Nunatsiaq Online
NEWS: Nunavut January 29, 2016 - 11:00 am

Federal money flowing to Nunavut to certify, promote sealskin

Nunavut and Ottawa ink deal for $150,000 of $5.7 million fund

NUNATSIAQ NEWS
A multi-million-dollar fund announced in 2015 to help Aboriginal sealers certify and market their products to the European Union is starting to pay dividends. Ottawa and Nunavut just inked a deal worth $150,000 to go to Nunavut's environment department. (PHOTO BY DAVID MURPHY)
A multi-million-dollar fund announced in 2015 to help Aboriginal sealers certify and market their products to the European Union is starting to pay dividends. Ottawa and Nunavut just inked a deal worth $150,000 to go to Nunavut's environment department. (PHOTO BY DAVID MURPHY)

The first payout from a five-year, $5.7 million promise to help Aboriginal people in Canada market their sealskins to the European Union is now officially in the hands of the Nunavut government.

A Jan. 28 news release from Fisheries and Oceans Canada, says an agreement worth $150,000 has been signed by Fisheries Minister Hunter Tootoo and Nunavut Premier Peter Taptuna.

The multimillion-dollar deal is referred to by the acronym CMAPS, which stands for Certification and Market Access Program for Seals, the details of which were announced in April 2015.

While the EU has banned the importation of sealskin products, it made an exception for products from Indigenous peoples.

In order to take advantage of the exemption, the federal government has agreed to help jurisdictions such as Nunavut, Nunavik and Nunatsiavut create a certification and marketing system so that Inuit products, for example, can be officially recognized and legally imported in EU-member countries.

The money would also be used to help Inuit across the Arctic start small businesses based on sealing and find new markets for seal products, said former Nunavut MP Leona Aglukkaq, when she announced the funding last year.

The Jan. 28 news release says that the Government of Nunavut will use the new money “to lead a number of projects in collaboration with the Nunavut Arts and Crafts Association and others,” to, among other things, increase the amount and market value of sealskin products and reinvigorate the industry.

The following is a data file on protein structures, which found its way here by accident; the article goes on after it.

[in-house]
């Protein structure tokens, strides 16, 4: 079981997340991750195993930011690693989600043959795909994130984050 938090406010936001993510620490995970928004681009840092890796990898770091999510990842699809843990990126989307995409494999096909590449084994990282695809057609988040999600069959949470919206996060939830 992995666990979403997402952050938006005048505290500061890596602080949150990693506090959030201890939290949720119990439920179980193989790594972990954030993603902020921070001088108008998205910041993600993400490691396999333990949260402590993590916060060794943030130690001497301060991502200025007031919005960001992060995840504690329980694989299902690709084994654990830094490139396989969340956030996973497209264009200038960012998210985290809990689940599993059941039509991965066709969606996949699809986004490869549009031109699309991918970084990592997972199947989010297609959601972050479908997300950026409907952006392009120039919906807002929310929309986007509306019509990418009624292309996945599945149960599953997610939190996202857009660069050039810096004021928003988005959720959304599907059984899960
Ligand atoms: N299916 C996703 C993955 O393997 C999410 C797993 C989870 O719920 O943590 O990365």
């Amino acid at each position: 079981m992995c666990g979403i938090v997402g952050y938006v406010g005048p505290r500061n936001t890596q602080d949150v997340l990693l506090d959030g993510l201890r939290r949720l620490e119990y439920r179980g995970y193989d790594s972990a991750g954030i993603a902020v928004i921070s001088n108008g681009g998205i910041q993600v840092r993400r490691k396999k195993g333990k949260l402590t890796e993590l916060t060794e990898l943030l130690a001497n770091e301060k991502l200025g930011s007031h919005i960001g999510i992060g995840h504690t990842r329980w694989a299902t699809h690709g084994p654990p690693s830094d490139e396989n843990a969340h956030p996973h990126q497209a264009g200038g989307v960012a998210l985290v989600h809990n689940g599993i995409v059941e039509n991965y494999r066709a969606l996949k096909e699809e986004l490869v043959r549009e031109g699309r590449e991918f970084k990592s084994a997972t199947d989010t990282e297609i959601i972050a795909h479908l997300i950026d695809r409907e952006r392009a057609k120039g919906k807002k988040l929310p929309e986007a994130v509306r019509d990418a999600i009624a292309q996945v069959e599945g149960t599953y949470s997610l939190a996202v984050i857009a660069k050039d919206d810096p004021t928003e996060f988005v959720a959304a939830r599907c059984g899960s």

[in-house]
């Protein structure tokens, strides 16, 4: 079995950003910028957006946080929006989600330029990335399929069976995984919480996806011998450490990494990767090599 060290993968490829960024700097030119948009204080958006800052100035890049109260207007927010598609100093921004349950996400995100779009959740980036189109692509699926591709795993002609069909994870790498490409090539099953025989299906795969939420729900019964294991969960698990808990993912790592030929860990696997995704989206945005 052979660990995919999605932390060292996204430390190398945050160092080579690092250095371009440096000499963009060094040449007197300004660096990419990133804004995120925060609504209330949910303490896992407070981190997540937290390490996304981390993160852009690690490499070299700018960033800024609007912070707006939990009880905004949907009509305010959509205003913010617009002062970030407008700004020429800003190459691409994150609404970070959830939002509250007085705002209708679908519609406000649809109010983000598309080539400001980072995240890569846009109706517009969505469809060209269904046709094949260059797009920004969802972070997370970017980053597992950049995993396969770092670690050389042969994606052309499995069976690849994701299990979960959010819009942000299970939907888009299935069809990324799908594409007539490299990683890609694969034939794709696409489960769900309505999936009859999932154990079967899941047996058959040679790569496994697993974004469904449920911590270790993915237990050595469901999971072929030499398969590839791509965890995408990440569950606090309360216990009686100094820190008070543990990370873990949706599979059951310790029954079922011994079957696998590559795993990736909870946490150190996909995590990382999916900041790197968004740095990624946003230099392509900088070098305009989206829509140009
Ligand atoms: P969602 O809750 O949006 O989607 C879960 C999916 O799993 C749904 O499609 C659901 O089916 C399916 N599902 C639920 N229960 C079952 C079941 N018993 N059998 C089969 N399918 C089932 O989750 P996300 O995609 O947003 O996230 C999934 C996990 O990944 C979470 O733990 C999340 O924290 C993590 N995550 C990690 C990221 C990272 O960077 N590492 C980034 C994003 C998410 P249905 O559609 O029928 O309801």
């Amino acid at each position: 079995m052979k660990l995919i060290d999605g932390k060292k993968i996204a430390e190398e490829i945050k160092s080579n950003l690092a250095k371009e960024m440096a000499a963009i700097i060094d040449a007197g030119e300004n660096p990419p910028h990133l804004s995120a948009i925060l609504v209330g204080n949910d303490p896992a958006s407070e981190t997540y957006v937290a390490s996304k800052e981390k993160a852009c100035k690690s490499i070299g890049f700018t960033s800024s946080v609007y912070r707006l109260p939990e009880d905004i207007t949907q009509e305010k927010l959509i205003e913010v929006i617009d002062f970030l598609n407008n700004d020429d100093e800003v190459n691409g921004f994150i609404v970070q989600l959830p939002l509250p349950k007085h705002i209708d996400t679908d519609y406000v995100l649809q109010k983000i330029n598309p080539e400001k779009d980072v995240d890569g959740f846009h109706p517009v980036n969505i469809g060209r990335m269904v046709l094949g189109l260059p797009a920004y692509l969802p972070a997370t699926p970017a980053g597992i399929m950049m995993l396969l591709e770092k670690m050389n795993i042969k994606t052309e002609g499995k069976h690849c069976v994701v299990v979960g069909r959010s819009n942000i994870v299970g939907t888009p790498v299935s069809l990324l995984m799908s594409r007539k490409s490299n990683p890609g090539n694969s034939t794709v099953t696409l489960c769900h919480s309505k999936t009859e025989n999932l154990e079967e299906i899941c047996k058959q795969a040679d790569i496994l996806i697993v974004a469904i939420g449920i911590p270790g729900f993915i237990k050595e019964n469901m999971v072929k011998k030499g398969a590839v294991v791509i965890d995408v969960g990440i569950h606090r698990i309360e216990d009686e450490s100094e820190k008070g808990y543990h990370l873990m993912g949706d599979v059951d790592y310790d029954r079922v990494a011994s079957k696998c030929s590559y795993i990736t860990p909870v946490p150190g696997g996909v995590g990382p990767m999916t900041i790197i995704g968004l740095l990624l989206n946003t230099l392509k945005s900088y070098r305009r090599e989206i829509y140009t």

According to the release, Nunavut’s environment department is currently the only recognized Canadian body designated to certify that seals harvested in Nunavut meet the requirement of the EU regulation.

“The EU ban on the import of seal products continues to affect Nunavut sealskin prices,” Taptuna said in the release.

“The establishment of CMAPS supports our continued efforts to promote sealing as a sustainable industry, and actively market this important product through the Inuit exemption.”

The EU ban on seal product importation passed in 2009 and it included an exemption for Aboriginal sealers, but groups in Canada said there was no practical way for anyone to take advantage of that.

Officials from Canada and the EU announced in October 2014 that they had struck a deal on how to certify Aboriginal seal products from Canada.

The recent news release says the $5.7 million is meant not only to support Indigenous communities but “to promote market access for all Canadian seal products.”

That seems to imply some of the money will be spent on non-Aboriginal seal products as well.

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